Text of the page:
• Egon Schiele

    Felix Landau Gallery

    Exhibited here are forty-five works—paintings, water colors and drawings of Egon Schiele. From 1907–08 date several small oils: a portrait derived from Toulouse-Lautrec (Portrait of Bertha von Witkorin, 1907), several landscapes and scenes of ships in harbor. Contemplating the painterly landscapes of these early years one could hardly predict what was to come, not the varied themes and not the manner of drawing. And yet, in Ships in the Harbor, 1908, the scraggly attenuated lines of reflection in the water prefigure the sort of Art Nouveau style Schiele will soon employ.

    The principal part of

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  • Hazen Collection


    Fifty-three paintings from the Hazen Collection have been selected for this traveling exhibition, ranging from a Daumier oil, Le Couple Chantant and a somber Toulouse-Lautrec, The Absinthe Drinker, 1888, to Jasper Johns’s The Little False Start, 1959–60. However, in this exhibition many of Mr. Hazen’s more recent acquisitions have not been included. Such a collection does not mean to be comprehensive. What makes it outstanding is that it holds some very fine paintings by the artists represented. The exhibition is not based on a certain theme, school, or series of influences, though it can be

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  • Craig Kauffman


    Most important in Craig Kauffman’s new work at the Ferus/Pace Gallery is the “disappearance” of the mechano-organic shapes which were his individual forte. These shapes, biomorphic, eccentric cams and linear capsular shafts, first emerged painted and outlined upon sheets of clear plastic. In the following move the shapes were molded, protruding from the surface, and transparently dyed. Now, retaining the rectangular format but sacrificing those earlier trademarks, he indicates a painter’s concern for the traditional picture plane, though it be a relief.

    The unexpected progression is that the

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  • John Battenberg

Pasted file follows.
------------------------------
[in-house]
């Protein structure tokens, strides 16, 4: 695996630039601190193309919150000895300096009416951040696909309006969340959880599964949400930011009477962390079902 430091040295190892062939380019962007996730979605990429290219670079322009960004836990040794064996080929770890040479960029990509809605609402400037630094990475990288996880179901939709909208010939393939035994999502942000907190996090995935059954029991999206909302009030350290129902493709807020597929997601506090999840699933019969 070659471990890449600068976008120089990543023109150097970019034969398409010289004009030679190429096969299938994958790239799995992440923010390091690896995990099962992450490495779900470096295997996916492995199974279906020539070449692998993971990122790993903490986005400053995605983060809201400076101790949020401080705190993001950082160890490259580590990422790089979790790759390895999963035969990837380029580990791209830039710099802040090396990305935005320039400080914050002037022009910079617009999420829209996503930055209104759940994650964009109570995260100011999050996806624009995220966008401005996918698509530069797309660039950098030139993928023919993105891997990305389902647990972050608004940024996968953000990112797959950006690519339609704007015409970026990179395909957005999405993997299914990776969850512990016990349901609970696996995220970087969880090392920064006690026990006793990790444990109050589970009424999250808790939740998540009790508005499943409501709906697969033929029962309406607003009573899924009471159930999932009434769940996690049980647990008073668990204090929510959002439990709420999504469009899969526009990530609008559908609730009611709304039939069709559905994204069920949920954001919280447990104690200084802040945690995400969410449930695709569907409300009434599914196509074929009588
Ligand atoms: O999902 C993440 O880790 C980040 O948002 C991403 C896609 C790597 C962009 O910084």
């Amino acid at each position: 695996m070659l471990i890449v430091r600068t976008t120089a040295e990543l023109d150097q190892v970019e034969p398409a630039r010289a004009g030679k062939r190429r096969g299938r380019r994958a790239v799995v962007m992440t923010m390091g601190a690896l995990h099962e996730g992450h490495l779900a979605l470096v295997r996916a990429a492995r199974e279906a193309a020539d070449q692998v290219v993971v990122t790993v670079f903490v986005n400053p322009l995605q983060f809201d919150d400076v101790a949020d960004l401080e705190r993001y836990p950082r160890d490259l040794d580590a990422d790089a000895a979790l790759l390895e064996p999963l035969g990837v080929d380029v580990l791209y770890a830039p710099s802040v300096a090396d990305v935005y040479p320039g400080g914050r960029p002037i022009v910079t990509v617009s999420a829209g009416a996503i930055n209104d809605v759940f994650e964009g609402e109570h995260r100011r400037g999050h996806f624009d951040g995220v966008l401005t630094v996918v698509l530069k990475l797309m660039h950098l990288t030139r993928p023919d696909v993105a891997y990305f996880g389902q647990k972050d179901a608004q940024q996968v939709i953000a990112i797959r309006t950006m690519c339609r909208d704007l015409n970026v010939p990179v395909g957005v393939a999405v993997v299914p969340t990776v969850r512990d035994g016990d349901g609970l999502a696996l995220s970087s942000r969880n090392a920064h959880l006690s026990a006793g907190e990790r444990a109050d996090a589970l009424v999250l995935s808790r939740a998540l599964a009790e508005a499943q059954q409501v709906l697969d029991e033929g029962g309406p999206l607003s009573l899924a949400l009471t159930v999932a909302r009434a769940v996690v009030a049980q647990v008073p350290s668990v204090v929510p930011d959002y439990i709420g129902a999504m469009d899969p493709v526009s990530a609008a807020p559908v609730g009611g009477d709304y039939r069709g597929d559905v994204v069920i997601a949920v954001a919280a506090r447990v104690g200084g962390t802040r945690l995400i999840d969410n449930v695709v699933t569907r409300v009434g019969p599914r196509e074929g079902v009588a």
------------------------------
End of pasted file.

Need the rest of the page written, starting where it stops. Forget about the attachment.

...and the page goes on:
Esther-Robles Gallery

    John Battenburg’s imposing aluminum sculpture based on a World War I Air Corps theme is a powerful and moving indictment of war, and the artist’s gift for understatement adds immeasurably to its appeal. The high intensity of his style is sustained dramatically through Surrealism, and the viewer is made to feel the presence of the figure in his work all the more palpably by its absence. Looming larger than life, his strange and hauntingly rendered uniforms, helmets, goggles, and gloves seem to drape themselves over invisible bodies enveloping their spirits as once the uniforms themselves enveloped

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  • David Glines, Les Biller, Ray Brown

    Ceeje Gallery

    Three local artists join in displaying new etchings and lithographs. David Glines’s black and white landscapes have vitality and feeling, but it is his large portrait of Faulkner which dominates his showing. Adhering closely to the character and likeness of the author, he displays an admirable gift for portraiture. Les Biller’s affectation of an Oriental style is glibly superficial. His most ambitious work, Fan in a Mountain Stream, is an involved medley of colors and lines that is “much ado about nothing.” With alienation as his theme, Ray Brown’s portraits confront the viewer through an